the omission of this aspect on its own (+ the inclusion of eg nudity) has effectively shut a younger audience out of the movie theatre, as without it the film is too horrifying.  for financial reasons it looks like an error to either alter or selectively interpret a property such that its implementation in a different medium cannot be viewed by a family audience.  note paul verhoeven managed successfully to rip this sense of humour off for robocop + has admitted as much in print (find the scene where a prototype robot machine guns one of the office staff, ending with the phrase ‘severely disappointed’ for an example), hence a precedent exists for this in the cinema as well

adaptation of the comic book again

it is perfectly valid to leave out secondary or peripheral elements of the comics, eg offensive language is used in the movie – the filmmakers have ignored the way the 2000ad got around this by fabricating new words to stand in for swearing.  this is not a core element of the property + may be dropped without altering it substantially

I am asserting that adapting judge dredd should entail getting the city, the law + the funny stuff right in the first movie: although subsequent writers of the comic strip have stretched, twisted, ignored or bypassed these elements repeatedly in order to get what they want to say about issues of eg democracy, christianity, current affairs, etc into the story, I am suggesting dredd 3d may have made a mistake by attempting something like this before having established the fundamentals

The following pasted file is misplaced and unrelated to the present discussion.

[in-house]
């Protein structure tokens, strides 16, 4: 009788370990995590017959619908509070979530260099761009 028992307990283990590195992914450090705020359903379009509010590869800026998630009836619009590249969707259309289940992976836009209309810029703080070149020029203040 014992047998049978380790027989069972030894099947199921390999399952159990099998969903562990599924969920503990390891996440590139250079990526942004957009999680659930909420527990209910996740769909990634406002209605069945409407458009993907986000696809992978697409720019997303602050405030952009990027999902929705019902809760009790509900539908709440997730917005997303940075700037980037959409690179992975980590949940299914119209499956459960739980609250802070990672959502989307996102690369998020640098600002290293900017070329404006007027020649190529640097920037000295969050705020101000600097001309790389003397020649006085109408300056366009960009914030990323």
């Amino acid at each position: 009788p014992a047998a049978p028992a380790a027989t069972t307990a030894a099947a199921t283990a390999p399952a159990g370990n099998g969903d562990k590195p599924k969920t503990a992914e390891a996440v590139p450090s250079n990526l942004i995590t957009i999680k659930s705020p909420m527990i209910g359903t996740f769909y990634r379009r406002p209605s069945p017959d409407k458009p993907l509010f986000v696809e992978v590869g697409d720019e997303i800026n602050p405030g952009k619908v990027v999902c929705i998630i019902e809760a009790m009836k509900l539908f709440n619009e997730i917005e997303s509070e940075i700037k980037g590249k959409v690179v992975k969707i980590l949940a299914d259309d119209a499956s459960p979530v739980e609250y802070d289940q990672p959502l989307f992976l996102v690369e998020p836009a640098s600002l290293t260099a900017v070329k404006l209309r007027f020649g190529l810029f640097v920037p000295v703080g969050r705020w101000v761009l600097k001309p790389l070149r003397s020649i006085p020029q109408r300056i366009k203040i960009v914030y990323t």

franchises

an example of a successful franchised property is harry potter – a string of eight movies in a row closely adapted from their source material.  what I would describe as an unsuccessful franchise is the hulk – two difficult reimagined movies + an avengers appearance, which counts as a fail for those of us who remember jarella, what the abomination is supposed to look like (a design classic) + the issue where the sandman forces betty to have a blood transfusion with him + she turns to glass in the last frame, because we know what we could have been watching instead

opinions about artistic success are subjective: there seems to be a lot more money in accurately translating a property with proven success + longevity (+ an audience) from one medium to another than there is in personal expression.  it looks to the layman to be far easier to get it right + massively more complicated to try to shoehorn external issues in, which may be what happened with the hulk

finally

reading that back it sounds overly critical of dredd 3d – I did enjoy the film, appreciate the craft that went in to making it, + understand that the filmmakers know more about making what they were able to raise the money to make than I do.  my basic point is that somehow it still seems weird that two guys with a typewriter, a pencil + some ink can get so much into six pages of comic strip that $50 million can’t get into a movie

+ link to an interview with the director

 

2016 addendum:

according to the PBS documentary series the brain with david eagleman the experience of time appearing to slow down when danger threatens is not produced as explained as above

in an episode somewhere in the middle of the series an experiment was carried out using a clock with the numbers changing so fast they were unreadable by anyone not experiencing the event in slow motion during a dangerous situation.  test subjects were then pushed off from a scary height into a net far below.  despite their adrenaline, etc firing no one was able to identify the figures on the digital counter, implying the reason events play out in slow motion cannot be because the brain is processing input faster

the experiment suggests that the part of the brain responsible for memory stores as much data as it can when in danger, leading to the perception of time passing at half the normal speed because the detail about the dangerous event which is occurring that gets stored each second is twice what it normally would be